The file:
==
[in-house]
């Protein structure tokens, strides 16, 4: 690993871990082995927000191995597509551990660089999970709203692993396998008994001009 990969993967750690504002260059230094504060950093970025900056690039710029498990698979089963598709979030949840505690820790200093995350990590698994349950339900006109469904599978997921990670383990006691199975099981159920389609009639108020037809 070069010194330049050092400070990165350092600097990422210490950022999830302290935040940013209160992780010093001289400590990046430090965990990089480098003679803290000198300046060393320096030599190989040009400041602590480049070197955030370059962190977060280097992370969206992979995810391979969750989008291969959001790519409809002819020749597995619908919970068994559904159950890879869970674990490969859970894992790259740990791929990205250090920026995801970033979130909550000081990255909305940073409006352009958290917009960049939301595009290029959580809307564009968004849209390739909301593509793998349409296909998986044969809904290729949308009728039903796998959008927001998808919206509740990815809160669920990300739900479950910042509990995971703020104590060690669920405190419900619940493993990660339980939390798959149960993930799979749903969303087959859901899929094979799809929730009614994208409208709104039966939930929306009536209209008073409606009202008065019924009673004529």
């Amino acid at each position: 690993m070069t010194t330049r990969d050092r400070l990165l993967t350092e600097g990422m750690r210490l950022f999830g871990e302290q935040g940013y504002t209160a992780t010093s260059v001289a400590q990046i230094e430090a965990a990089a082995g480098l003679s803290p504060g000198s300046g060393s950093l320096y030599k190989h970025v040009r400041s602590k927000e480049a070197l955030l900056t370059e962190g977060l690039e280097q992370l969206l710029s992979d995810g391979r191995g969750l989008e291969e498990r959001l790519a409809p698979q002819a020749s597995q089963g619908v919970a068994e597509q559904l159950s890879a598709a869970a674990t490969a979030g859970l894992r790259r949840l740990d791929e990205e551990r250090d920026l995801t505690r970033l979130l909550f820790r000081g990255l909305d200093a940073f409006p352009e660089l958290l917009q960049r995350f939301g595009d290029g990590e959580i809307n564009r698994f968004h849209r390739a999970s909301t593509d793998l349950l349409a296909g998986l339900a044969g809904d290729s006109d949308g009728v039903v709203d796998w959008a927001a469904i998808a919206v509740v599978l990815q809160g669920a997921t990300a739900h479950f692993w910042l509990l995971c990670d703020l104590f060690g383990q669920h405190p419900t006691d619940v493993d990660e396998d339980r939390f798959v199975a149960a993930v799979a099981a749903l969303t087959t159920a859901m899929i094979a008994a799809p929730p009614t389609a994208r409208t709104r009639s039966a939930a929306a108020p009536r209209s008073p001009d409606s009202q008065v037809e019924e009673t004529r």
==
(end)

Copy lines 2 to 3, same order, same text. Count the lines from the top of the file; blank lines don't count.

């Protein structure tokens, strides 16, 4: 690993871990082995927000191995597509551990660089999970709203692993396998008994001009 990969993967750690504002260059230094504060950093970025900056690039710029498990698979089963598709979030949840505690820790200093995350990590698994349950339900006109469904599978997921990670383990006691199975099981159920389609009639108020037809 070069010194330049050092400070990165350092600097990422210490950022999830302290935040940013209160992780010093001289400590990046430090965990990089480098003679803290000198300046060393320096030599190989040009400041602590480049070197955030370059962190977060280097992370969206992979995810391979969750989008291969959001790519409809002819020749597995619908919970068994559904159950890879869970674990490969859970894992790259740990791929990205250090920026995801970033979130909550000081990255909305940073409006352009958290917009960049939301595009290029959580809307564009968004849209390739909301593509793998349409296909998986044969809904290729949308009728039903796998959008927001998808919206509740990815809160669920990300739900479950910042509990995971703020104590060690669920405190419900619940493993990660339980939390798959149960993930799979749903969303087959859901899929094979799809929730009614994208409208709104039966939930929306009536209209008073409606009202008065019924009673004529």
């Amino acid at each position: 690993m070069t010194t330049r990969d050092r400070l990165l993967t350092e600097g990422m750690r210490l950022f999830g871990e302290q935040g940013y504002t209160a992780t010093s260059v001289a400590q990046i230094e430090a965990a990089a082995g480098l003679s803290p504060g000198s300046g060393s950093l320096y030599k190989h970025v040009r400041s602590k927000e480049a070197l955030l900056t370059e962190g977060l690039e280097q992370l969206l710029s992979d995810g391979r191995g969750l989008e291969e498990r959001l790519a409809p698979q002819a020749s597995q089963g619908v919970a068994e597509q559904l159950s890879a598709a869970a674990t490969a979030g859970l894992r790259r949840l740990d791929e990205e551990r250090d920026l995801t505690r970033l979130l909550f820790r000081g990255l909305d200093a940073f409006p352009e660089l958290l917009q960049r995350f939301g595009d290029g990590e959580i809307n564009r698994f968004h849209r390739a999970s909301t593509d793998l349950l349409a296909g998986l339900a044969g809904d290729s006109d949308g009728v039903v709203d796998w959008a927001a469904i998808a919206v509740v599978l990815q809160g669920a997921t990300a739900h479950f692993w910042l509990l995971c990670d703020l104590f060690g383990q669920h405190p419900t006691d619940v493993d990660e396998d339980r939390f798959v199975a149960a993930v799979a099981a749903l969303t087959t159920a859901m899929i094979a008994a799809p929730p009614t389609a994208r409208t709104r009639s039966a939930a929306a108020p009536r209209s008073p001009d409606s009202q008065v037809e019924e009673t004529r």